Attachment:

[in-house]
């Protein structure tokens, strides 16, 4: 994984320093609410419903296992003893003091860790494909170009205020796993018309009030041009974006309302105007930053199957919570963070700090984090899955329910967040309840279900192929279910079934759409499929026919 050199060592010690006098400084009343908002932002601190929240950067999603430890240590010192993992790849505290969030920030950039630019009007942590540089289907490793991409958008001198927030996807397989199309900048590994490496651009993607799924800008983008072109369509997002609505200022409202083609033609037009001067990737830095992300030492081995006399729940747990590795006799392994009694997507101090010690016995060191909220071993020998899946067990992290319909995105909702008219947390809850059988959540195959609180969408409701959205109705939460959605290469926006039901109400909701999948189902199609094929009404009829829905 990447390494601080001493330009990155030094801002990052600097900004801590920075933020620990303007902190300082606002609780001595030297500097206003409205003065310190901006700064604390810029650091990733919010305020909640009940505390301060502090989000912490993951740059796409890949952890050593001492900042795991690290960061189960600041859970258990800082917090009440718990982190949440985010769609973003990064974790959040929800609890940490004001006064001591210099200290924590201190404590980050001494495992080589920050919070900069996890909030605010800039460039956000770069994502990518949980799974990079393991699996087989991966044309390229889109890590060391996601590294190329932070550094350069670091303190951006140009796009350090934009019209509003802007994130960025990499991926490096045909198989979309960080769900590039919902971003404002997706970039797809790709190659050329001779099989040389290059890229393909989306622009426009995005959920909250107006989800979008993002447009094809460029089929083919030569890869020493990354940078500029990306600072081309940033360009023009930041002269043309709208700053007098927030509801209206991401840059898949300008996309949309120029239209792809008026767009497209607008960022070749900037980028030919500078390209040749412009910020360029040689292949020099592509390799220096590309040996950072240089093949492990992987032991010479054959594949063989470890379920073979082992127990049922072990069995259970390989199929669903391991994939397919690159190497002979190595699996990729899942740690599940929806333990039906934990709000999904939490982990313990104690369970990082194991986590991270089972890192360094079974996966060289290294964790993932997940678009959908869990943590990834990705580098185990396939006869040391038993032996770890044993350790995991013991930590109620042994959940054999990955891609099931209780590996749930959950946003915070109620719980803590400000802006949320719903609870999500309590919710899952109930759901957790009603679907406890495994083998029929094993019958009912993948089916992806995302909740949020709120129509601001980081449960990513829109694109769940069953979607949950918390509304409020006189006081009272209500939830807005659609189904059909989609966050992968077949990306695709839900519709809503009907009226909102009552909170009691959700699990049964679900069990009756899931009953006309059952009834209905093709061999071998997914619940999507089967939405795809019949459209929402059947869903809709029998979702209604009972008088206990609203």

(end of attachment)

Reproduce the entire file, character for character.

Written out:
[in-house]
């Protein structure tokens, strides 16, 4: 994984320093609410419903296992003893003091860790494909170009205020796993018309009030041009974006309302105007930053199957919570963070700090984090899955329910967040309840279900192929279910079934759409499929026919 050199060592010690006098400084009343908002932002601190929240950067999603430890240590010192993992790849505290969030920030950039630019009007942590540089289907490793991409958008001198927030996807397989199309900048590994490496651009993607799924800008983008072109369509997002609505200022409202083609033609037009001067990737830095992300030492081995006399729940747990590795006799392994009694997507101090010690016995060191909220071993020998899946067990992290319909995105909702008219947390809850059988959540195959609180969408409701959205109705939460959605290469926006039901109400909701999948189902199609094929009404009829829905 990447390494601080001493330009990155030094801002990052600097900004801590920075933020620990303007902190300082606002609780001595030297500097206003409205003065310190901006700064604390810029650091990733919010305020909640009940505390301060502090989000912490993951740059796409890949952890050593001492900042795991690290960061189960600041859970258990800082917090009440718990982190949440985010769609973003990064974790959040929800609890940490004001006064001591210099200290924590201190404590980050001494495992080589920050919070900069996890909030605010800039460039956000770069994502990518949980799974990079393991699996087989991966044309390229889109890590060391996601590294190329932070550094350069670091303190951006140009796009350090934009019209509003802007994130960025990499991926490096045909198989979309960080769900590039919902971003404002997706970039797809790709190659050329001779099989040389290059890229393909989306622009426009995005959920909250107006989800979008993002447009094809460029089929083919030569890869020493990354940078500029990306600072081309940033360009023009930041002269043309709208700053007098927030509801209206991401840059898949300008996309949309120029239209792809008026767009497209607008960022070749900037980028030919500078390209040749412009910020360029040689292949020099592509390799220096590309040996950072240089093949492990992987032991010479054959594949063989470890379920073979082992127990049922072990069995259970390989199929669903391991994939397919690159190497002979190595699996990729899942740690599940929806333990039906934990709000999904939490982990313990104690369970990082194991986590991270089972890192360094079974996966060289290294964790993932997940678009959908869990943590990834990705580098185990396939006869040391038993032996770890044993350790995991013991930590109620042994959940054999990955891609099931209780590996749930959950946003915070109620719980803590400000802006949320719903609870999500309590919710899952109930759901957790009603679907406890495994083998029929094993019958009912993948089916992806995302909740949020709120129509601001980081449960990513829109694109769940069953979607949950918390509304409020006189006081009272209500939830807005659609189904059909989609966050992968077949990306695709839900519709809503009907009226909102009552909170009691959700699990049964679900069990009756899931009953006309059952009834209905093709061999071998997914619940999507089967939405795809019949459209929402059947869903809709029998979702209604009972008088206990609203």